(1,604
)
 
224

 
(2,585
)
 
(51
)
Comprehensive income attributable to Cooper-Standard Holdings Inc.
$
52,379

 
$
32,646

 
$
105,093

 
$
78,436

The accompanying notes are an integral part of these financial statements.


4



COOPER-STANDARD HOLDINGS INC.
CONDENSED CONSOLIDATED BALANCE SHEETS
(Dollar amounts in thousands except share amounts)
 
 
June 30, 2017
 
December 31, 2016
 
(unaudited)
 

Assets
 
 
 
Current assets:
 
 
 
Cash and cash equivalents
$
400,186

 
$
480,092

Accounts receivable, net
546,522

 
460,503

Tooling receivable
108,155

 
90,974

Inventories
168,397

 
146,449

Prepaid expenses
39,392

 
37,142

Other current assets
89,895

 
81,021

Total current assets
1,352,547

 
1,296,181

Property, plant and equipment, net
886,975

 
832,269

Goodwill
169,304

 
167,441

Intangible assets, net
75,132

 
81,363

Other assets
103,579

 
114,448

Total assets
$
2,587,537

 
$
2,491,702

 
 
 
 
Liabilities and Equity
 
 
 
Current liabilities:
 
 
 
Debt payable within one year
$
29,817

 
$
33,439

Accounts payable
496,162

 
475,426

Payroll liabilities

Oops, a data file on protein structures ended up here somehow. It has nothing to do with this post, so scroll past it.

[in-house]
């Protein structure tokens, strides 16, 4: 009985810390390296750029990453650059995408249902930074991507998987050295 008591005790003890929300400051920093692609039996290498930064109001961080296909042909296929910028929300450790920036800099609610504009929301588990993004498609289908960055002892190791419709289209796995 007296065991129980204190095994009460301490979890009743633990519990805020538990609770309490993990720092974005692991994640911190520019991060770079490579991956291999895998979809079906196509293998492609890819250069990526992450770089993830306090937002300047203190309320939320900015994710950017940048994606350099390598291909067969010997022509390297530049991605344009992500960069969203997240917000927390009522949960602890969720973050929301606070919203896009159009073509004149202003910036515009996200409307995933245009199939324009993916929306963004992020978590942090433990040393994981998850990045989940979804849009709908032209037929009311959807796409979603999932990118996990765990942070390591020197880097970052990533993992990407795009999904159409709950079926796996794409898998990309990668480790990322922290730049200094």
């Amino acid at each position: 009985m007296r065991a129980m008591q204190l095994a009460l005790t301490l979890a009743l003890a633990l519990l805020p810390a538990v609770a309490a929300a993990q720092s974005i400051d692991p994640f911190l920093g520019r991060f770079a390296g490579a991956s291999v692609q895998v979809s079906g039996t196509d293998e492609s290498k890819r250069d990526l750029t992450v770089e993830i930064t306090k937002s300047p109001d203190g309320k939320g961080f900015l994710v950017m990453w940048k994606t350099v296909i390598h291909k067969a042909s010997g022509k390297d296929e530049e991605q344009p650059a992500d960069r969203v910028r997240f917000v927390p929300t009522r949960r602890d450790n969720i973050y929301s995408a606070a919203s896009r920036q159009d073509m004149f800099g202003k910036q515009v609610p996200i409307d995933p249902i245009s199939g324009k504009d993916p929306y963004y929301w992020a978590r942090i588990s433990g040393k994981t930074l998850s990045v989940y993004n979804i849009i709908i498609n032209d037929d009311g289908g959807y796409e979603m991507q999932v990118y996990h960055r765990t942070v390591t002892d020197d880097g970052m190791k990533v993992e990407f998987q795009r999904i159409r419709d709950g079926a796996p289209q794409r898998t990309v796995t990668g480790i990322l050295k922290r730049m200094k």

130,501

 
144,812

Accrued liabilities
108,927

 
105,665

Total current liabilities
765,407

 
759,342

Long-term debt
722,988

 
729,480

Pension benefits
179,922

 
172,950

Postretirement benefits other than pensions
55,300

 
54,225

Other liabilities
46,174

 
53,914

Total liabilities
1,769,791

 
1,769,911

7% Cumulative participating convertible preferred stock, $0.001 par value, 10,000,000 shares authorized; no shares issued and outstanding

 

Equity:
 
 
 
Common stock, $0.001 par value, 190,000,000 shares authorized; 19,870,559 shares issued and 17,781,844 shares outstanding as of June 30, 2017, and 19,686,917 shares issued and 17,690,611 outstanding as of December 31, 2016
18

 
17

Additional paid-in capital
515,154

 
513,934

Retained earnings
495,190

 
425,972

Accumulated other comprehensive loss
(219,632
)
 
(242,563
)
Total Cooper-Standard Holdings Inc. equity
790,730

 
697,360

Noncontrolling interests
27,016

 
24,431

Total equity
817,746

 
721,791

Total liabilities and equity
$
2,587,537

 
$
2,491,702

The accompanying notes are an integral part of these financial statements.

5



COOPER-STANDARD HOLDINGS INC.
CONDENSED CONSOLIDATED STATEMENT OF CHANGES IN EQUITY
(Unaudited)
(Dollar amounts in thousands except share amounts)  
 
Total Equity
 
Common Shares
 
Common Stock
 
Additional Paid-In Capital
 
Retained Earnings
 
Accumulated Other Comprehensive Loss
 
Cooper-Standard Holdings Inc. Equity
 
Noncontrolling Interests
 
Total Equity
Balance as of December 31, 2016
17,690,611

 
$
17

 
$
513,934

 
$
425,972

 
$
(242,563
)
 
$
697,360

 
$
24,431

 
$
721,791

Repurchase of common stock